On the other hand, there are two approaches to this problem that do retain some of the exchange symmetry. One is to form an electron-exchange invariant resolution of the identity, of the form $$\frac{2}{3}\sum_{j=1}^3\ket{\psi_j}\langle\psi_j|=1|_{S={1\over2},m= +{1\over2}}$$ This also holds for the three vectors in the plane and expresses the fact that they form a tight vector space frame for $\mathbb{R}^2$. This is also a consequence of Schur's lemma, as both vector spaces carry irreducible representations of the exchange group of three electrons; the sum above is the Haar integral over the orbit of any one state and commutes with all matrices in the representation.

The other approach is due to the OP, who provided this image (with slight errors), and which I'll write in full here for completeness. An alternative basis for the plane, which does play well with the electron exchange group - though not as symmetric as one might wish - is to use a complex-valued basis (which is of course perfectly all right) and which corresponds to the circular polarization basis if we think of the plane as the Jones vectors for the polarization of an EM wave. In this analogy, the vectors in the image represent polarizations about those directions. Circular polarization is then invariant - up to a phase - under rotations, but individual electron exchange reflections will flip left$\leftrightarrow$right circular polarizations.

To cut the waffle, the trick in the plane is to take as basis vectors $$\mathbf{e}_L=\begin{pmatrix}1\\i\end{pmatrix} =\frac23\sum_{j=1}^3 e^{\frac{2\pi i}{3}(j-1)}v_j \text{ and } \mathbf{e}_R=\begin{pmatrix}1\\-i\end{pmatrix} =\frac23\sum_{j=1}^3 e^{-\frac{2\pi i}{3}(j-1)}v_j.$$ These are taken to each other, up to a phase, by the reflections, and to themselves up to a phase by the rotations.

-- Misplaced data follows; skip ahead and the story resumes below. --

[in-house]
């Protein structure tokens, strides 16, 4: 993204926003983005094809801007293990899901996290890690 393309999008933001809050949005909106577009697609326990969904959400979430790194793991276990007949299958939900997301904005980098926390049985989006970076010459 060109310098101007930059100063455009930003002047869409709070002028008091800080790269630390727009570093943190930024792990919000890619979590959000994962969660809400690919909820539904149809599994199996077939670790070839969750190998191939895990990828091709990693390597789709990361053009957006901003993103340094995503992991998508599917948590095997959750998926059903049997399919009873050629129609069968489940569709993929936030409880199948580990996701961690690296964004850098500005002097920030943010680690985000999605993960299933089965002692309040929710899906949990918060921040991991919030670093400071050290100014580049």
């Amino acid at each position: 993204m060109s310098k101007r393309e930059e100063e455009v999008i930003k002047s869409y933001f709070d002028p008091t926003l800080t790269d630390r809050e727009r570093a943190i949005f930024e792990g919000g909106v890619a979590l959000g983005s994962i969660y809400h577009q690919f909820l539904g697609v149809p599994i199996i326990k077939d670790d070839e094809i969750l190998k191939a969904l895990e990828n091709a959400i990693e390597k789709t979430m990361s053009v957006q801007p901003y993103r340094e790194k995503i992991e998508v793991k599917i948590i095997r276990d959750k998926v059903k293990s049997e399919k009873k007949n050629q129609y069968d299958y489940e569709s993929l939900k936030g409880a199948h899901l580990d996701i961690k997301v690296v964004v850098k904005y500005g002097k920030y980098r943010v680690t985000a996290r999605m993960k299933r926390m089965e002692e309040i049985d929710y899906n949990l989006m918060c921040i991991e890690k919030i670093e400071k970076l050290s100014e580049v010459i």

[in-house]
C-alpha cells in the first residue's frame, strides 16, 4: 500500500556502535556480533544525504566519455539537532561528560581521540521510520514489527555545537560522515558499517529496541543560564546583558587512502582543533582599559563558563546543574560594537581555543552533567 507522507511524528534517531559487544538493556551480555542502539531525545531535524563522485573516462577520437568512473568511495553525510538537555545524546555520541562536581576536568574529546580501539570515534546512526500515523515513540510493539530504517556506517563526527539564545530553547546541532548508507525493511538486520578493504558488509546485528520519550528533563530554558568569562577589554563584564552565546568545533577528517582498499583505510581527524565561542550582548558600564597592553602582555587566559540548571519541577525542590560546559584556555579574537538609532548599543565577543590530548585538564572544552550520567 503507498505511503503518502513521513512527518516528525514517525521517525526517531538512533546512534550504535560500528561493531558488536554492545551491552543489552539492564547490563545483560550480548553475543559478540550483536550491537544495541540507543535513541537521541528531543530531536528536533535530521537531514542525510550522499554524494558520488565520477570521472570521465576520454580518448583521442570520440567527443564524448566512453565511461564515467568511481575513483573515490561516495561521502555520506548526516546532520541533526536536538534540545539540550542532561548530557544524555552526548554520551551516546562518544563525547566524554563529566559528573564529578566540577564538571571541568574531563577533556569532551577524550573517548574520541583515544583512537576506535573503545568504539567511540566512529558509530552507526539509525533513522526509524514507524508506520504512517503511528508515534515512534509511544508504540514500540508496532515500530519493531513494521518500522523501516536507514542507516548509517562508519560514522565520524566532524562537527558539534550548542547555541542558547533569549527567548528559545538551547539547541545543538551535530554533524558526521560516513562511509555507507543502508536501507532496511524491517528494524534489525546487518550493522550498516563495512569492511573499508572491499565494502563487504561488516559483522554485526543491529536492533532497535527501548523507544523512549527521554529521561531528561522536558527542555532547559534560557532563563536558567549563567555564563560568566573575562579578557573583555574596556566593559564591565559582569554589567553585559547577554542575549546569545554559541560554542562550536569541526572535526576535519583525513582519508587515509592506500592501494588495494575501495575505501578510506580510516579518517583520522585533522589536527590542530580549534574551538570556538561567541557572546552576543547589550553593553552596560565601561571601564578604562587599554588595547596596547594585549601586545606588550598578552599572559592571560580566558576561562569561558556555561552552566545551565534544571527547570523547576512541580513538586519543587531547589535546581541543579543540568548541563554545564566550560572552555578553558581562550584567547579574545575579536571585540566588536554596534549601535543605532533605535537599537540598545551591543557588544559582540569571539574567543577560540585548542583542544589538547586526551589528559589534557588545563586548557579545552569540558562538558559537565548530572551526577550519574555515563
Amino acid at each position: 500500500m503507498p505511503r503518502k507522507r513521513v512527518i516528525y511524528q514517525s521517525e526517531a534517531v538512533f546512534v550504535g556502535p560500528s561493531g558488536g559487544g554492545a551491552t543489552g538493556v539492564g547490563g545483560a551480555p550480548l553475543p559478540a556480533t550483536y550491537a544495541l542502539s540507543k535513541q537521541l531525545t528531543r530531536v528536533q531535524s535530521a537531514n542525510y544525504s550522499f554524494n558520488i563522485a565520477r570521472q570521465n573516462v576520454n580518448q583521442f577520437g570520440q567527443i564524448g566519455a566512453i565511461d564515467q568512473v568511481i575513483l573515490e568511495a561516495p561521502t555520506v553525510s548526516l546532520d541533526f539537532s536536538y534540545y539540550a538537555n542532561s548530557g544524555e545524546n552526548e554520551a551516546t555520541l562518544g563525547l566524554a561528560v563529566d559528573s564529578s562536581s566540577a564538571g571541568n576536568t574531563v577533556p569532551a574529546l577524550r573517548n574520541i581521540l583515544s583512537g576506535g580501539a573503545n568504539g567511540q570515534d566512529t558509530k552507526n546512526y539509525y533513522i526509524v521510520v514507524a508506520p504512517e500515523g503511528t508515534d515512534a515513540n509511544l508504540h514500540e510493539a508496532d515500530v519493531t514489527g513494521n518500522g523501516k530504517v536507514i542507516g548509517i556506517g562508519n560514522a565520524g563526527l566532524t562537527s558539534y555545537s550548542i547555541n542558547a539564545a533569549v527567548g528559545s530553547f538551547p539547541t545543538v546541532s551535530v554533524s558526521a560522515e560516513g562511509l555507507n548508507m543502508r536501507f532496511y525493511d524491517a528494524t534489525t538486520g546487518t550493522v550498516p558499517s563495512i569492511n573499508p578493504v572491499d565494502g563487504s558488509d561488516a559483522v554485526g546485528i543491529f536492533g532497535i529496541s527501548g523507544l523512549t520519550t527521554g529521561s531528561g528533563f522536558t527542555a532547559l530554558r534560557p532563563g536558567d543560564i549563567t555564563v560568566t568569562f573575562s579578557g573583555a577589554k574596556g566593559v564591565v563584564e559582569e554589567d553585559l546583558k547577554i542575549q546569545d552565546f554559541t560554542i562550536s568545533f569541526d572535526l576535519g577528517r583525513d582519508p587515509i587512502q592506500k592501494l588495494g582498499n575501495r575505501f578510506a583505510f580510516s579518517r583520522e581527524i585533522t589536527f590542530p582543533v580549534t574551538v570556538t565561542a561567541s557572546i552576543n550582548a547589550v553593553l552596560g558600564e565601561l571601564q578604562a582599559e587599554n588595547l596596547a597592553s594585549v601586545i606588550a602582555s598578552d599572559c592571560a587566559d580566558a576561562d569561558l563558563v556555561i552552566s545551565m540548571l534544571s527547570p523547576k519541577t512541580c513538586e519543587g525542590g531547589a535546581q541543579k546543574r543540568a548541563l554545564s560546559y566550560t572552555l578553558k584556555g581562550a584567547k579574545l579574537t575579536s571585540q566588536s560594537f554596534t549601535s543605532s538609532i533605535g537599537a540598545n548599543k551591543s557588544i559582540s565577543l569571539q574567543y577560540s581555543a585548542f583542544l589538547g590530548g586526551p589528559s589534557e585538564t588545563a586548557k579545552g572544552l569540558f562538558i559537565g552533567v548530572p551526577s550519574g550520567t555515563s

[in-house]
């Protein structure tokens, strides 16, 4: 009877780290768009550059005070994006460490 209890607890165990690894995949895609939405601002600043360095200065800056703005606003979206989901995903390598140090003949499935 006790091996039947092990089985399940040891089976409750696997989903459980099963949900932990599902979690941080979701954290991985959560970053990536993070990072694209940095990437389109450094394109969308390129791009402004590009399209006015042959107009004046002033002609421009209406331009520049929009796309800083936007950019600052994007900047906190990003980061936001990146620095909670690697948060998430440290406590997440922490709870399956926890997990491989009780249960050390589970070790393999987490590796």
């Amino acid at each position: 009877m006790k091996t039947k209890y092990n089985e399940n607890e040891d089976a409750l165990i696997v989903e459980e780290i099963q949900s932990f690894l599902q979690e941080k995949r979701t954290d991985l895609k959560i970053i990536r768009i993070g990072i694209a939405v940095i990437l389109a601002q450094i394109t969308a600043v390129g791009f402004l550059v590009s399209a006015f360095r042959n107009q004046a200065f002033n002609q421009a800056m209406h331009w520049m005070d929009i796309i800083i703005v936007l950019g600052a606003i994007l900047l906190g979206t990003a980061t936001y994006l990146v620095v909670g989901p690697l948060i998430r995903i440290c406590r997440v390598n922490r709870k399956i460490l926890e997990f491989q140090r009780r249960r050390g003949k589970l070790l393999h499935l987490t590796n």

Similarly, for the three electrons you can take the combinations $$|\psi_+\rangle =\frac{1}{\sqrt{3}} \left[\ket{\uparrow\uparrow\downarrow}+e^{2\pi i/3}\ket{\uparrow\downarrow\uparrow}+e^{-2\pi i/3}\ket{\downarrow\uparrow\uparrow}\right] =\frac{\sqrt{2}}{3}e^{-i\pi/6}\sum_{j=1}^3e^{-\frac{2\pi i}{3}(j-1)}|\psi_j\rangle$$ and $$|\psi_-\rangle =\frac{1}{\sqrt{3}} \left[\ket{\uparrow\uparrow\downarrow}+e^{-2\pi i/3}\ket{\uparrow\downarrow\uparrow}+e^{2\pi i/3}\ket{\downarrow\uparrow\uparrow}\right] =\frac{\sqrt{2}}{3}e^{+i\pi/6}\sum_{j=1}^3e^{+\frac{2\pi i}{3}(j-1)}|\psi_j\rangle$$ which are eigenvectors of the cyclic permutations with eigenvalue $e^{\pm 2\pi i/3}$, and for which the individual exchanges act as $$P_{12}|\psi_+\rangle=|\psi_-\rangle, \ P_{23}|\psi_+\rangle=e^{\frac{2\pi i}{3}}|\psi_-\rangle, \text{ and }P_{31}|\psi_+\rangle=e^{\frac{-2\pi i}{3}}|\psi_-\rangle .$$